Auditing For Dummies
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During your audit, you need to test management financial statement assertions. When you test cash disbursements during an audit, your first job is to figure out how your audit client pays its invoices. For cash disbursement transactions you need to test five assertions: occurrence, completeness, authorization, accuracy, and cutoff.

  • Occurrence: Occurrence tests whether the payment transactions actually took place. Here’s what you’re looking for:

    • Did the company record the payment in the books but never cut the check?

    • Did the company prepare the check but never mail it to the vendor?

    To test this assertion, select a sample of the client’s vendor statements and vouch them back to the vendor’s accounts payable.

  • Completeness: Completeness evaluates the management assertion opposite of occurrence. In the purchasing and payable process, understatement is your highest risk.

    Discovering this problem is kind of a no-brainer. Say the client is on a calendar year-end. You take the December bank statement and trace a sampling of checks or electronic funds transfers (EFTs) clearing on the bank statement to the books. (Normally, auditors use transactions over a certain dollar amount to select a sample.) Next, see whether any payments reflected on the January bank statements have December issuing dates. If so, trace those back to the books too.

  • Authorization: This step addresses whether your client’s management and staff follow proper internal controls or other company authorization procedures when handling revenue transactions. Cash disbursements should be approved by the appropriate level of management. To test this assertion, select a sample of payments and check that all payments have proper authorization.

    A further step is to vouch the cash disbursement back to the source document. In larger companies, an employee in the originating department may authorize an invoice for payment. In that case, check that different types of expenses are being approved by individuals who would be familiar with the type of expense. For example, approval for an advertising expense should come from an employee in marketing, not an employee in manufacturing.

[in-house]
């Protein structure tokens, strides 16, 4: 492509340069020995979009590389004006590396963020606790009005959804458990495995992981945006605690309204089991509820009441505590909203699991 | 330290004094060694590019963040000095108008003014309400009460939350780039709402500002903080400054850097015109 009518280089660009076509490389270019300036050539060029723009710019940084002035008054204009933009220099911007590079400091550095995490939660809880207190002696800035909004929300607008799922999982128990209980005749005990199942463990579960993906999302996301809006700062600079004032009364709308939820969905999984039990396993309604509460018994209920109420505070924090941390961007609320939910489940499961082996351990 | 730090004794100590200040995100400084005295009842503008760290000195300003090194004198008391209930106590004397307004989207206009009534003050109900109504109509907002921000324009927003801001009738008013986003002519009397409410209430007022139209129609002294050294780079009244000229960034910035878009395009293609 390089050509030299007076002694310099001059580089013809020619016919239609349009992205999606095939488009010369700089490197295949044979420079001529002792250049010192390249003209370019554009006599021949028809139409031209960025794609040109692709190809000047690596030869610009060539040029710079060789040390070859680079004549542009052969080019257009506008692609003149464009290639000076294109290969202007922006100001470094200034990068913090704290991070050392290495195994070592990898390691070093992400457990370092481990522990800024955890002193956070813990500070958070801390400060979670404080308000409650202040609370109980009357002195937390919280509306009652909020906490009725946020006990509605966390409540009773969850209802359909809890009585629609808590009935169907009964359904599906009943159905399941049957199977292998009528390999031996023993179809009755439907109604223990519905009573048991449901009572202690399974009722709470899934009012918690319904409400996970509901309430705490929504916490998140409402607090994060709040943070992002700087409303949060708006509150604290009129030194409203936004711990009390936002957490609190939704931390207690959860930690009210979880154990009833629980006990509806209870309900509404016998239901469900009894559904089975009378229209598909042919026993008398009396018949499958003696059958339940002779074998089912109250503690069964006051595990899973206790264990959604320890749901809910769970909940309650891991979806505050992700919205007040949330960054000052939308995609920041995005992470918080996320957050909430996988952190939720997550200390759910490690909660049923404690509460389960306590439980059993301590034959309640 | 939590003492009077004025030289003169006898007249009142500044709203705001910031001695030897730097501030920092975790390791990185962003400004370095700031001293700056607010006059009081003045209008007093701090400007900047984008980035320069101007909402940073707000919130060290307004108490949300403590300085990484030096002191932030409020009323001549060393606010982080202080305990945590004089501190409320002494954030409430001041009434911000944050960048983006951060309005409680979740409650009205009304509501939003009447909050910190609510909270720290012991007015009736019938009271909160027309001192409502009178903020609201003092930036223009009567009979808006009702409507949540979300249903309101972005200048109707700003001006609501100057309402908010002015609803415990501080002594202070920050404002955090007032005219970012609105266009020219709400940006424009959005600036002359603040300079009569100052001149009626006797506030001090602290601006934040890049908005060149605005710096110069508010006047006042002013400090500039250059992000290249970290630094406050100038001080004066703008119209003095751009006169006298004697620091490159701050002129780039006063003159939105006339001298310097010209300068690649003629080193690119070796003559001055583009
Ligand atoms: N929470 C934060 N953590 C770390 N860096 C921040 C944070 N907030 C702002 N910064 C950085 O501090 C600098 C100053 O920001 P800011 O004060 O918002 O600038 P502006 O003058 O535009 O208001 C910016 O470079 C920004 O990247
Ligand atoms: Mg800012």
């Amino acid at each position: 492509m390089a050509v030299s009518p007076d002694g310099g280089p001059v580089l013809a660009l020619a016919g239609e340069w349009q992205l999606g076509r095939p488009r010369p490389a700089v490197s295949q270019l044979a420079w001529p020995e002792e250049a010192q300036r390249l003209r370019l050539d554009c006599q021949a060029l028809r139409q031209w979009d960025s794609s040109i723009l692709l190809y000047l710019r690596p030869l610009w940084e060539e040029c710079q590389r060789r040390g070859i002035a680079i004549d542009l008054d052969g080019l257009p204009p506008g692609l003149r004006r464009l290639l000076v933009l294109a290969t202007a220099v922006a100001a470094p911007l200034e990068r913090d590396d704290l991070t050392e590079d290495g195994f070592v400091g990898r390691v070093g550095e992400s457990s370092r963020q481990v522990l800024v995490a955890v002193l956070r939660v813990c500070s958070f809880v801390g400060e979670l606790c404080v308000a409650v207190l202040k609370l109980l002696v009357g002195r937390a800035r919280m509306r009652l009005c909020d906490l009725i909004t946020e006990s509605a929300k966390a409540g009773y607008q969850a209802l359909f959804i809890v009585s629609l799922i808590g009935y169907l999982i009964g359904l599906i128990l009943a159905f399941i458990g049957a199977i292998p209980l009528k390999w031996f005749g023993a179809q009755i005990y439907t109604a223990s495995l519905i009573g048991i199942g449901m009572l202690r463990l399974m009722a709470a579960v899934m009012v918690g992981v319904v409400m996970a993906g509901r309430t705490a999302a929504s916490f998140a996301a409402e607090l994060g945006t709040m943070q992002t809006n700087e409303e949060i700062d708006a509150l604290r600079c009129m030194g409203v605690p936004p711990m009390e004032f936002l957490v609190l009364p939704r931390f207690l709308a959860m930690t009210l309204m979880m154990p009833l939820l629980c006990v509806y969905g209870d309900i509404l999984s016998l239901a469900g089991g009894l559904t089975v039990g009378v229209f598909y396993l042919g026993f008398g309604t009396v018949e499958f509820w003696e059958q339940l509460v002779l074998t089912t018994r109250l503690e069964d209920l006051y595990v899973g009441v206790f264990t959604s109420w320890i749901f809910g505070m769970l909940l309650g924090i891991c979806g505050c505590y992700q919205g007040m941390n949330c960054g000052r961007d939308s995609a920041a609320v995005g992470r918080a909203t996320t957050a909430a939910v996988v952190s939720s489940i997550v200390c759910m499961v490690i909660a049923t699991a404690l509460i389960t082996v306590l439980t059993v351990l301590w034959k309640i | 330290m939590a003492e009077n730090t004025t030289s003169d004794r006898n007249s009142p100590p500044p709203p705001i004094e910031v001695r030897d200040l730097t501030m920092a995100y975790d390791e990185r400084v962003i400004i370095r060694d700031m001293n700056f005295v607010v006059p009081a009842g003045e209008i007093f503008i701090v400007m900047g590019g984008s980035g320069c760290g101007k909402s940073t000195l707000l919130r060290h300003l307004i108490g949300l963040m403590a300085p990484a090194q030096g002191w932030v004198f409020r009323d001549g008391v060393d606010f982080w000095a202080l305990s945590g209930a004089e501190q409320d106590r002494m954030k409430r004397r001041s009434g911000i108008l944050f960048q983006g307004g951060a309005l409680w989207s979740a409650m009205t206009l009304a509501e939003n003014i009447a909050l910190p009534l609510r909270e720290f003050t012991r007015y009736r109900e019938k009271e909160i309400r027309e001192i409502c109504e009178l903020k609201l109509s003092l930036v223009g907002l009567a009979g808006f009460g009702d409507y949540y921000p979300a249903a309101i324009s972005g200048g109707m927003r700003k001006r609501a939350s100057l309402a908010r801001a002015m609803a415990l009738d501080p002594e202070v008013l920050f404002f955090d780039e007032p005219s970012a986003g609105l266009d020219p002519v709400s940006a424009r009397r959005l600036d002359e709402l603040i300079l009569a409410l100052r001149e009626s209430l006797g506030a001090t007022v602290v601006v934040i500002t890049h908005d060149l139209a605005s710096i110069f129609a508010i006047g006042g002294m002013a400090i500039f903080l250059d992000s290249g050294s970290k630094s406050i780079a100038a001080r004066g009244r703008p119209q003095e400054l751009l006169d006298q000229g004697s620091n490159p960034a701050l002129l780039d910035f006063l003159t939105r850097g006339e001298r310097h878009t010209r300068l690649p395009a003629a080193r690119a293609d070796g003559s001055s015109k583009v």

• Accuracy: Testing accuracy addresses whether transactions are free from error. For cash disbursements transactions, three potential issues exist. If you find errors in any of the three, the client can easily correct them:

    • Dollar amount: Did the company record the payment for the correct dollar amount? If not, have the client edit the payment by entering the correct amount.

    • Client posting: Was the correct vendor account reduced? If the payment posts to the wrong vendor, have the client edit the affected vendor ledgers.

    • Account posting: Was the payment taken to the correct financial statement account? Once again, having the client take the payment to the correct account is a quick fix.

  • Cutoff: Clients may try to move accounting transactions from one year to another to show more positive results. Your job as an auditor is to have reasonable assurance the company records payables and payments when they’re incurred.

    You test for cutoff by selecting a sample of receiving reports and making sure the client records the associated vendor invoice. You can also select a sample of vendor invoices and trace them back to the client’s books. Make sure the invoice date matches the date the invoice is recorded.

About This Article

This article is from the book:

About the book author:

Maire Loughran is a self-employed certified public accountant (CPA) who has prepared compilation, review, and audit reports for fifteen years. Additionally, she is a university professor of undergraduate- and graduate-level accounting classes.

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